Listen to today's episode of StarDate on the web the same day it airs in high-quality streaming audio without any extra ads or announcements. Choose a $8 one-month pass, or listen every day for a year for just $30.
You are here
More Moon and Saturn
Like bright traffic lights, two solar system objects point the way to an astronomical intersection tonight. It’s the spot where the Sun’s path across the sky meets the galactic equator.
The Moon and the planet Saturn climb into good view by midnight or a little later. Saturn looks like a bright star quite close to the right of the Moon. The astronomical intersection is just below them.
The Sun’s path is known as the ecliptic. The Moon and planets all stay close to that path. Tonight, in fact, Saturn is only about one degree above the ecliptic — less than the width of your finger held at arm’s length. So is the even brighter planet Jupiter, which is high in the south-southwest as Saturn and the Moon climb into view. Connecting the two planets lets you follow the ecliptic across the sky.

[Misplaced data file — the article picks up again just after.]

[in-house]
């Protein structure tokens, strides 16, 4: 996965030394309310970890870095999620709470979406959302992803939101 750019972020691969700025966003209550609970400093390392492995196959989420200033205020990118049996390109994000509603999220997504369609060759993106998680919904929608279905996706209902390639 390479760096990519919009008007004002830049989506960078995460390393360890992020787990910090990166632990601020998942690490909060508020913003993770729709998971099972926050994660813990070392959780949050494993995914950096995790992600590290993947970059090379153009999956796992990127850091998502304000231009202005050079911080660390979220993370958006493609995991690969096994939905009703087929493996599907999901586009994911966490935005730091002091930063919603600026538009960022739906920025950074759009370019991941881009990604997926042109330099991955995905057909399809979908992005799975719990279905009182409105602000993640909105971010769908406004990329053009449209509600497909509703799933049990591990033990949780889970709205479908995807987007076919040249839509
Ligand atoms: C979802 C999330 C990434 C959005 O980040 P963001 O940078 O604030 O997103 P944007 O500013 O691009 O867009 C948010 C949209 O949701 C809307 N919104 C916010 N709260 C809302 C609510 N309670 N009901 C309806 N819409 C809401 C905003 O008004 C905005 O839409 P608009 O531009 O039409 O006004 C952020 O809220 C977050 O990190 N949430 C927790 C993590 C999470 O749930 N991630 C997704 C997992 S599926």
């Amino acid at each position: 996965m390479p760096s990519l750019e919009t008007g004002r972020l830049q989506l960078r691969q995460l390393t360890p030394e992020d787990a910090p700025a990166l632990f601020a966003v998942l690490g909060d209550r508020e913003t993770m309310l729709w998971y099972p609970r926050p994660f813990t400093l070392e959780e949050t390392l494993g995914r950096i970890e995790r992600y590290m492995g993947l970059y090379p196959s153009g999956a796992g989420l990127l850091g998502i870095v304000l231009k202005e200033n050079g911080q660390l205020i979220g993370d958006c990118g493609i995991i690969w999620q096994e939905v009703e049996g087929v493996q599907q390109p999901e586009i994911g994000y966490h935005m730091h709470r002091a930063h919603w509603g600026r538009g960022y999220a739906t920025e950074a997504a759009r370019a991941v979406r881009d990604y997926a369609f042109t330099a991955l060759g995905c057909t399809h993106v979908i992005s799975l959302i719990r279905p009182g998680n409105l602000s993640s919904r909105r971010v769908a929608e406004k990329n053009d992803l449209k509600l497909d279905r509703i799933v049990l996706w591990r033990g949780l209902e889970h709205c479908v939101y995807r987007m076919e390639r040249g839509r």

The galactic equator is a bit tougher to follow. It outlines the plane of our home galaxy, the Milky Way. It’s easiest to view under a dark sky, when there’s no Moon around. It splits the hazy band of light known as the Milky Way.
From bright cities and suburbs, though, you have to rely on bright stars to track the equator. It stretches to the upper left of the Moon and Saturn, then runs parallel to the body of Cygnus, the swan, and through W-shaped Cassiopeia, low in the north-northeast.
The galactic equator climbs higher in the sky as the night goes on. And it’ll be higher during the evening hours of summer — the hazy outline of our own galactic home.
Script by Damond Benningfield